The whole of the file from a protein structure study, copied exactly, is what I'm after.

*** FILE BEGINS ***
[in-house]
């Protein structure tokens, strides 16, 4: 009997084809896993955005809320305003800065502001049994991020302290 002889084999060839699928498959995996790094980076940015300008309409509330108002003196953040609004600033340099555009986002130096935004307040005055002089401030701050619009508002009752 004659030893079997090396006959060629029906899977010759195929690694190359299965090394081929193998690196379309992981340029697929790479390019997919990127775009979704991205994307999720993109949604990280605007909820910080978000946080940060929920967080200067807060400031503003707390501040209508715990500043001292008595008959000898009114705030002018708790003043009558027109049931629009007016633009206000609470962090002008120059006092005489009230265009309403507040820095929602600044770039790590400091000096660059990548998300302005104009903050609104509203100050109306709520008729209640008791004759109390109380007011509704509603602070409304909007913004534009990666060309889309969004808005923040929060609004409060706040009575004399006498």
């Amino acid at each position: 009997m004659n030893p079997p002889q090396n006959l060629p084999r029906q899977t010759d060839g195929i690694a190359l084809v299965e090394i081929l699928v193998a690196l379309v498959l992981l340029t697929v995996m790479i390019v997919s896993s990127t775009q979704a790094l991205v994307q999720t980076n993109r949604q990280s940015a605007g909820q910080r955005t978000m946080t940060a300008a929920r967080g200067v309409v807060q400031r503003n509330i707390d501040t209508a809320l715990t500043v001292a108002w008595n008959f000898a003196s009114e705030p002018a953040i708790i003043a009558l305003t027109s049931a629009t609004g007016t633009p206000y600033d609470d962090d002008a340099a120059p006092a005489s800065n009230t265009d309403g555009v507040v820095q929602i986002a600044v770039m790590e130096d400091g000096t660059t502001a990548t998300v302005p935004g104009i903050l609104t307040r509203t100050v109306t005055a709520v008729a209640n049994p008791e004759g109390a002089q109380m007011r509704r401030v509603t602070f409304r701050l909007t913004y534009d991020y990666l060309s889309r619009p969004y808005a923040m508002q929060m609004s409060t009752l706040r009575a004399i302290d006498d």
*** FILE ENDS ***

[in-house]
């Protein structure tokens, strides 16, 4: 009997084809896993955005809320305003800065502001049994991020302290 002889084999060839699928498959995996790094980076940015300008309409509330108002003196953040609004600033340099555009986002130096935004307040005055002089401030701050619009508002009752 004659030893079997090396006959060629029906899977010759195929690694190359299965090394081929193998690196379309992981340029697929790479390019997919990127775009979704991205994307999720993109949604990280605007909820910080978000946080940060929920967080200067807060400031503003707390501040209508715990500043001292008595008959000898009114705030002018708790003043009558027109049931629009007016633009206000609470962090002008120059006092005489009230265009309403507040820095929602600044770039790590400091000096660059990548998300302005104009903050609104509203100050109306709520008729209640008791004759109390109380007011509704509603602070409304909007913004534009990666060309889309969004808005923040929060609004409060706040009575004399006498």
């Amino acid at each position: 009997m004659n030893p079997p002889q090396n006959l060629p084999r029906q899977t010759d060839g195929i690694a190359l084809v299965e090394i081929l699928v193998a690196l379309v498959l992981l340029t697929v995996m790479i390019v997919s896993s990127t775009q979704a790094l991205v994307q999720t980076n993109r949604q990280s940015a605007g909820q910080r955005t978000m946080t940060a300008a929920r967080g200067v309409v807060q400031r503003n509330i707390d501040t209508a809320l715990t500043v001292a108002w008595n008959f000898a003196s009114e705030p002018a953040i708790i003043a009558l305003t027109s049931a629009t609004g007016t633009p206000y600033d609470d962090d002008a340099a120059p006092a005489s800065n009230t265009d309403g555009v507040v820095q929602i986002a600044v770039m790590e130096d400091g000096t660059t502001a990548t998300v302005p935004g104009i903050l609104t307040r509203t100050v109306t005055a709520v008729a209640n049994p008791e004759g109390a002089q109380m007011r509704r401030v509603t602070f409304r701050l909007t913004y534009d991020y990666l060309s889309r619009p969004y808005a923040m508002q929060m609004s409060t009752l706040r009575a004399i302290d006498d």